I'm interested in making a mixed metals piece - yellow brass, copper
and sterling silver. Does anyone have any advice about what can and
can't be sweat soldered to what, and what kind of solder to use? It
may include a stone, which might look best against the yellow brass -
is there any reason why I can't make the bezel from yellow brass? My
only prior experience has been in making bezels from sterling silver.
Consider using red brass (nu-gold, rich-low, 15% zinc) instead of
yellow brass (30% zinc), it's easier to work with and less brittle.
Also, use copper or fine silver for bezels; brass is not as ductile.
If you must use brass for a bezel, use red brass and try not to work
harden it too much.
Silver will sink into brass if heated too much, otherwise all these
metals can be sweat soldered together with silver solder.
You can silver solder all those, and to each other. Use stay silver
Flux and don't be stingy with it. You can get it at welding shops or
sometimes better hardware stores. Use hard silver solder. The bigger
the pieces the more heat you'll need and the more warping that will
You can silver solder all those, and to each other....... Use hard
Um. maybe not quite. While you can certainly solder brass to silver,
if you do it with hard silver solder, you're very likely to find the
brass slumping into the silver before the solder melts. Bronze would
be fine. But brass, well, depends on the alloy of the brass, and just
how much zinc is there. When the brass is in contact with the silver,
that contact point is going to alloy a little of the brass with the
silver, at about the temperature of a cadmium free easy silver
solder. And once they start to combine at that contact point, the
combining snowballs quickly. Recall that you can pretty much make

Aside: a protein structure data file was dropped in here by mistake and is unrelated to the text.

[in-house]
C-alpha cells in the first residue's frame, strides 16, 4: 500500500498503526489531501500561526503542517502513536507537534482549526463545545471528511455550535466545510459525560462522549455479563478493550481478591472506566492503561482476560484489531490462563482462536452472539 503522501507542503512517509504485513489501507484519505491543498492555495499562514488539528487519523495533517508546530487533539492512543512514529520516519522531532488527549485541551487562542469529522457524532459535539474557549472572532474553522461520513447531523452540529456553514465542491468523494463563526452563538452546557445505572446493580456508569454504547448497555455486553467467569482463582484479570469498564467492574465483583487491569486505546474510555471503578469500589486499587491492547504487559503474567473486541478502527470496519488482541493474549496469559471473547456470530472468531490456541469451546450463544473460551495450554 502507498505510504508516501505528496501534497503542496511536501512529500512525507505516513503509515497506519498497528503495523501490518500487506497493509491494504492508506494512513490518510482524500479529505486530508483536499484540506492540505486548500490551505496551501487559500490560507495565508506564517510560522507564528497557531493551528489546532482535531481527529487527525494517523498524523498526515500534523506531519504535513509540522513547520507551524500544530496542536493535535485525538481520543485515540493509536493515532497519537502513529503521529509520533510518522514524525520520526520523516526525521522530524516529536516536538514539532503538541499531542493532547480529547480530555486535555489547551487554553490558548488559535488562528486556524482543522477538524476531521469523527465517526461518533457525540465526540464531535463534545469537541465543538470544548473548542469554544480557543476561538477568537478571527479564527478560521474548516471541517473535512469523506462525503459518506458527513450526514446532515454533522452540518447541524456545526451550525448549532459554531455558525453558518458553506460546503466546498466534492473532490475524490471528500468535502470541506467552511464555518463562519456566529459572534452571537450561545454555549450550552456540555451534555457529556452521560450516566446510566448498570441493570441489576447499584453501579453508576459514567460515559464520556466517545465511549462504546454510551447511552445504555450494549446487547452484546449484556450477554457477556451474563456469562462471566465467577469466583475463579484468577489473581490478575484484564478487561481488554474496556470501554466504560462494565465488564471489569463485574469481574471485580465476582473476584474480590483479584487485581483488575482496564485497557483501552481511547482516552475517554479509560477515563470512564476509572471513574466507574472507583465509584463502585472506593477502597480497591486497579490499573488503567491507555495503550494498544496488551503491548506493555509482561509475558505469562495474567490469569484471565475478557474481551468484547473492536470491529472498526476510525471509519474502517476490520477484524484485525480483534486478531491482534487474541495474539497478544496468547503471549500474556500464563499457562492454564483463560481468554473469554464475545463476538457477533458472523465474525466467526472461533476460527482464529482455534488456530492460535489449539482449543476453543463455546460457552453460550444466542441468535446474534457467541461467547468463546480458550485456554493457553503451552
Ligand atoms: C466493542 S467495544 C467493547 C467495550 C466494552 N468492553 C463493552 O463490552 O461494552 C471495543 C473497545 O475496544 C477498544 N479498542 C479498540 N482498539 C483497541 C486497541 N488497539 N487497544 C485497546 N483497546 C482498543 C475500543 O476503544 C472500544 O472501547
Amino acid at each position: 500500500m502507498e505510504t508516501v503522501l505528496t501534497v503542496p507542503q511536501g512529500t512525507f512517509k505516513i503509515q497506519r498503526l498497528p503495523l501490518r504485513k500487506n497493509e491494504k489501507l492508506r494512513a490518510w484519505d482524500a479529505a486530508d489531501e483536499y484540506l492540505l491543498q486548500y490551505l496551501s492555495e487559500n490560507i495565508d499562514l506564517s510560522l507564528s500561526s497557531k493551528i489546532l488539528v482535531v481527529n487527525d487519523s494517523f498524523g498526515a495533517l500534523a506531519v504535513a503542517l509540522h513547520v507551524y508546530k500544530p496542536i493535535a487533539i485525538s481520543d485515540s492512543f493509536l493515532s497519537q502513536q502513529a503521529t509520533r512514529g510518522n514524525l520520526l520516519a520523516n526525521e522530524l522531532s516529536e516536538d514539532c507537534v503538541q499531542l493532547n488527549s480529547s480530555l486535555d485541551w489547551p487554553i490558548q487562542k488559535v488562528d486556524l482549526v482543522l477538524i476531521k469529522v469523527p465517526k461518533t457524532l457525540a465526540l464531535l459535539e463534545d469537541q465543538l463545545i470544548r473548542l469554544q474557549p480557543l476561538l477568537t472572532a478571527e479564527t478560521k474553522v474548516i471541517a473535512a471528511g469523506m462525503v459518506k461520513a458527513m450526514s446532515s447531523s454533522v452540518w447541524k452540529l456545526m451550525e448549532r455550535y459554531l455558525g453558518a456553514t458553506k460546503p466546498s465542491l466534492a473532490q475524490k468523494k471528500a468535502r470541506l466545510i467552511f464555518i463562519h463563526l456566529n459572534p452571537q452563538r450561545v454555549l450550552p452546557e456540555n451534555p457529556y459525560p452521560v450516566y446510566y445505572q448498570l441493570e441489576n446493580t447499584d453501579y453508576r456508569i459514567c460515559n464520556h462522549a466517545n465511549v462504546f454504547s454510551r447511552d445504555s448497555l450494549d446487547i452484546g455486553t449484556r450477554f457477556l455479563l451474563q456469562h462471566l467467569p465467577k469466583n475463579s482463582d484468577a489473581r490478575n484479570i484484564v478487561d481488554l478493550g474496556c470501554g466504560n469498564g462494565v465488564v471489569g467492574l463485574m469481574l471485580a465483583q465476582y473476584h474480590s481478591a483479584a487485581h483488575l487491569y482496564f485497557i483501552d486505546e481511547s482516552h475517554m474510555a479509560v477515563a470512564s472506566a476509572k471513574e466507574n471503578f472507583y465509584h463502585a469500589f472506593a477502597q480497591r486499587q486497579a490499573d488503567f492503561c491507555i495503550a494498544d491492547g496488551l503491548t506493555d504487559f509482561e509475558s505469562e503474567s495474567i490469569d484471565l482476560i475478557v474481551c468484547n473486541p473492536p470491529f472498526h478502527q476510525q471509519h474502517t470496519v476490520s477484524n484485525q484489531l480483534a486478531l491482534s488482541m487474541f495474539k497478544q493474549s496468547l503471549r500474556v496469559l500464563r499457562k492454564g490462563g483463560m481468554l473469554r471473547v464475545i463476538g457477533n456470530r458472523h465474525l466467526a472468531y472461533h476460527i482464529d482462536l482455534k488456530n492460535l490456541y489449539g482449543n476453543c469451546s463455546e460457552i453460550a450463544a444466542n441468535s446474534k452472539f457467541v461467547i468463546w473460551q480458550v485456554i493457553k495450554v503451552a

silver solder by alloying the silver with brass. If you're going to
solder brass to silver, experiment with scraps first, to determine
which solder to use. While both brass and silver have melting points
quite high enough for hard solder, the combination of the two in
contact with each other can be big trouble if you're not careful and
get it too hot, which is really easy to do. Seeing the brass slump
into a mess on your silver just as you're about ready to call the
soldering finished and pull the torch away, is a teaching experience
you won't need to repeat in order to remember it...
Sorry that is a typo from my wonderful phone. That is stay-silv flux
My advice is-- if possible, design so that you avoid soldering brass
directly to silver. Either is pretty easy to solder to copper. But
brass to silver (or vice versa) takes more care and skill. Here's
why: silver plus brass equals solder. So if you overheat at all,
instead of having brass and silver, you get a big puddle of solder.
Been there, done that.
Heat seems to be the predominant topic here. A student last weekend
was attempting to solder a huge bezel to a large piece of brass.
Experiencing the horror of a bezel I soldered once, overheat and sink
perfectly into an oval line where my stone was supposed to go, was
kind of magical in an awful sort of way. Hmm, how to do this again?
What did I learn from this "accident." I remembered a great teacher,
Claire Sanford who taught me a cool trick in soldering large and
often incompatible metals and how to get them to behave. She showed
me how NOT solder everything at once. Tack it and solder in stages.
By the third time, the solder ran perfectly along the fine silver
bezel. I learned the nuance of heat, just how much to apply and just
how much to pull back. A delicate dance indeed.
I silver brazed using Johnson Matthey easy flo no 1 solder on
hundreds of brass joints, with not one failure, specially as the
joints were made with the 2 parts flat, then bent afterwards to make
a C shaped cuff bracelet. Needless to say it was then silver plated.
Also one design was also in 3 metals, however the base was not
silver but stainless steel, then brass, then copper.
You dont say what the mixed metal piece is? can you substitute
stainless for the silver, tho you will neded a flux specifically for
s/steel you will get it at a welding supply store, and you can use
it on all your soldering jobs.
It has aan additional use, not normally known about, it dissolves
fire stain out of sterling, you need to continue applying the flux
powder with your s/steel rod so it runs off the piece taking the
copper oxide with it.